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Free Content Nitrogen substrate–dependent nitrous oxide cycling in salt marsh sediments

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Nitrous oxide (N2O) is important to Earth's climate because it is a strong absorber of radiation and an important ozone depletion agent. Increasing anthropogenic nitrogen input into the marine environment, especially to coastal waters, has led to increasing N2O emissions. Identifying the nitrogen compounds that serve as substrates for N2O production in coastal waters reveals important pathways and helps us understand their control by environmental factors. In this study, sediments were collected from a long-term fertilization site in Great Sippewissett Marsh, Falmouth, Massachusetts. The 15N tracer incubation time course experiments were conducted and analyzed for potential N2O production and consumption rates. The two nitrogen substrates of N2O production, ammonium and nitrate, correspond to the two production pathways, nitrification and denitrification, respectively. When measurable nitrate was present, despite ambient high ammonium concentrations, denitrification was the major N2O production pathway. When nitrate was absent, ammonium became the dominant substrate for N2O production, via nitrification and coupled nitrification-denitrification. Net N2O consumption was enhanced under low oxygen and nitrate conditions. N2O production and consumption rates increased with increasing levels of nitrogen fertilization in long-term experimental plots. These results indicate that increasing anthropogenic nitrogen input to salt marshes can stimulate sedimentary N2O production via both nitrification and denitrification, whereas episodic oxygen depletion results in net N2O consumption.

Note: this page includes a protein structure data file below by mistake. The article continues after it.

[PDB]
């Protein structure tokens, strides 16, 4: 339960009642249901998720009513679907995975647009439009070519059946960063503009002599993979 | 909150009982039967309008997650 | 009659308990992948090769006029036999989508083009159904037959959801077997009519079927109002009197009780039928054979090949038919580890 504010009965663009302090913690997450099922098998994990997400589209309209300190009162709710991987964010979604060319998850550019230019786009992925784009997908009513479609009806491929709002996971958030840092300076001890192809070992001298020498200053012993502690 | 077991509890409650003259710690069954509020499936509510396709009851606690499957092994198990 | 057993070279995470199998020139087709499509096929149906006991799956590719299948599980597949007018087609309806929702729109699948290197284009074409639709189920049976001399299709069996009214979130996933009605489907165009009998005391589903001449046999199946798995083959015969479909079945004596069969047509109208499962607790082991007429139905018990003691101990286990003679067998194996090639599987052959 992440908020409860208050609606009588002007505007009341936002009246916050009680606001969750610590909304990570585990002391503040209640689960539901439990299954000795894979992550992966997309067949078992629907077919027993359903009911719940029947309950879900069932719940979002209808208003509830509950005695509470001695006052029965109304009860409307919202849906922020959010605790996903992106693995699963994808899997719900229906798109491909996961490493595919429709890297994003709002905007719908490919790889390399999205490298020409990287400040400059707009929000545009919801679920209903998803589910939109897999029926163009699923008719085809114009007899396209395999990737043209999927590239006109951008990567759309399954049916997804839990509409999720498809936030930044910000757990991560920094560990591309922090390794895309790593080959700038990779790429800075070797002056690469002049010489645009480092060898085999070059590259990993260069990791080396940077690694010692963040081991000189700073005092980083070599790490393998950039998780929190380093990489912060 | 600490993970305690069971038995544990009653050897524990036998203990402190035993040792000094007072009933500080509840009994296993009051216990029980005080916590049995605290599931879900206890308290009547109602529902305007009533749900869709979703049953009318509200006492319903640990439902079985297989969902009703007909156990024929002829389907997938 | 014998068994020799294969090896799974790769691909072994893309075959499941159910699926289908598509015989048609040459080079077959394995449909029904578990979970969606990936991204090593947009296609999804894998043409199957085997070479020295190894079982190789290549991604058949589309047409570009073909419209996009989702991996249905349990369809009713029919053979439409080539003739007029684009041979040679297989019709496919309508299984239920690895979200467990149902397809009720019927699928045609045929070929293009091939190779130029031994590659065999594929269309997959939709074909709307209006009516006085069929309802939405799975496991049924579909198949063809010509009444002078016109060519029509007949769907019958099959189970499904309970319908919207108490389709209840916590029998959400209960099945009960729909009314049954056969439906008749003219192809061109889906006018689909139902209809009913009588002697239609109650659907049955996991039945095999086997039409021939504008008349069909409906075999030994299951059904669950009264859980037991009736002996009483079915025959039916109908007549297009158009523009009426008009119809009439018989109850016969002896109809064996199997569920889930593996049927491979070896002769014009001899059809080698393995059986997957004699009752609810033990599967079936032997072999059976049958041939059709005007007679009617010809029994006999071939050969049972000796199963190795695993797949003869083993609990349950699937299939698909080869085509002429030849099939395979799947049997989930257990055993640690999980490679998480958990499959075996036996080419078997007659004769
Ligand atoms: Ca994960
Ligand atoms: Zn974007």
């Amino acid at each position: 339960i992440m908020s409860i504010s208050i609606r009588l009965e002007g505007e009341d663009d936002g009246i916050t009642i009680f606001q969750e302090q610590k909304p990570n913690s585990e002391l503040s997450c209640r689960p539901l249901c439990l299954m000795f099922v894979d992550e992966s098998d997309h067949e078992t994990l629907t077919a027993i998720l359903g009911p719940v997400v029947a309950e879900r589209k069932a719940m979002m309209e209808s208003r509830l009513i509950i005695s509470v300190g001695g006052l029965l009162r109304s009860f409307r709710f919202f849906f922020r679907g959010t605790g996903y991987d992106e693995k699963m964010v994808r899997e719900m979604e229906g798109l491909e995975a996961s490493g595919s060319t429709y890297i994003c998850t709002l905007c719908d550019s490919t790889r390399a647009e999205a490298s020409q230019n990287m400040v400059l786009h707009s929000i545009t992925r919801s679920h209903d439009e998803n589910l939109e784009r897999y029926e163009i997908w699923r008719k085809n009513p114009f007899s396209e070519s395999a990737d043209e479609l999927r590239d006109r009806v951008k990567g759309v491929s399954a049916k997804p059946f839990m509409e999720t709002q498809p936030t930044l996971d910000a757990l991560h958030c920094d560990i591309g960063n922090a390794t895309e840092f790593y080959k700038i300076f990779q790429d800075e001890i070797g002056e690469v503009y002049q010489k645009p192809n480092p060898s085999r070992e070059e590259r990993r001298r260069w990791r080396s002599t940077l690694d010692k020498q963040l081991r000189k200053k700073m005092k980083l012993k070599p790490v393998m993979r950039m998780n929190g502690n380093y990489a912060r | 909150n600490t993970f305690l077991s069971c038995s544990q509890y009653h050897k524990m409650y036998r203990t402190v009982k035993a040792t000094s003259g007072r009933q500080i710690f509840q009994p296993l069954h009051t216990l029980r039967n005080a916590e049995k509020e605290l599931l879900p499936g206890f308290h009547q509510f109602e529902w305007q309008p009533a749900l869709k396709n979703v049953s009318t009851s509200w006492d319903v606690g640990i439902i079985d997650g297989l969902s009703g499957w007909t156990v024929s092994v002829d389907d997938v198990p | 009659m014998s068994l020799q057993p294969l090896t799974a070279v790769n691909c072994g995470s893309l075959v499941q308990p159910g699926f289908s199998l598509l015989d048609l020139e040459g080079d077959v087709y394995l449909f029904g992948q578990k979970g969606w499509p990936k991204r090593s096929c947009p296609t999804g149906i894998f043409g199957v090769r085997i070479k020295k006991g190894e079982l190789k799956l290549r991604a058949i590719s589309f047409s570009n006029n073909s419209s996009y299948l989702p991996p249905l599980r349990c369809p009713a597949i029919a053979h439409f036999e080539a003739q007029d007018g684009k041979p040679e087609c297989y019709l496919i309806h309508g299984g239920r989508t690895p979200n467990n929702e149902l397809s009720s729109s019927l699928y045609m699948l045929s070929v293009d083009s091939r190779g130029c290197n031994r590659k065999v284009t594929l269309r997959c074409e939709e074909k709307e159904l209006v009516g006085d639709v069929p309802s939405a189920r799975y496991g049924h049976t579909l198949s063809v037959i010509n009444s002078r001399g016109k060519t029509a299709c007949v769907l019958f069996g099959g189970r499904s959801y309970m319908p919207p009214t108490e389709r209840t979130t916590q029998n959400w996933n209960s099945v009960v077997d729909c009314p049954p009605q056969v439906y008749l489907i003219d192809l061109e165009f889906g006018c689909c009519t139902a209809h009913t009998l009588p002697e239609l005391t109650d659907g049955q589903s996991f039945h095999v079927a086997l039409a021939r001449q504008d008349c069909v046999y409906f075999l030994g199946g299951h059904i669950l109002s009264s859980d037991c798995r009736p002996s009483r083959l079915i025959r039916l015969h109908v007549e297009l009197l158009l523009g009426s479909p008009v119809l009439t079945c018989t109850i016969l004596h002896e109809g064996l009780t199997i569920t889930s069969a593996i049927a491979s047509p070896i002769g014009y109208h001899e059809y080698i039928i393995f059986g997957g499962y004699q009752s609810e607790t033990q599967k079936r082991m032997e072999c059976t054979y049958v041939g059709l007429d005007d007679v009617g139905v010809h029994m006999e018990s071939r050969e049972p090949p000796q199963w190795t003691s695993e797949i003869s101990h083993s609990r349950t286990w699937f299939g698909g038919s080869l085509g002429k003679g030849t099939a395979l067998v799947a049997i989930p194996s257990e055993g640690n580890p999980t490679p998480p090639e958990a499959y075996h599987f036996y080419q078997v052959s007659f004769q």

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Keywords: 15N TRACER; DENITRIFICATION; LONG-TERM FERTILIZATION; NITRIFICATION; NITROGEN SUBSTRATE; NITROUS OXIDE; SALT MARSH; SEDIMENT

Document Type: Research Article

Publication date: May 1, 2015

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  • The Journal of Marine Research, one of the oldest journals in American marine science, publishes peer-reviewed research articles covering a broad array of topics in physical, biological and chemical oceanography. Articles that deal with processes, as well as those that report significant observations, are welcome. Biological studies involving coupling between ecological and physical processes are preferred over those that report systematics. The editors strive always to serve authors and readers in the academic oceanographic community by publishing papers vital to the marine research in the long and rich tradition of the Sears Foundation for Marine Research. We welcome you to the Journal of Marine Research.
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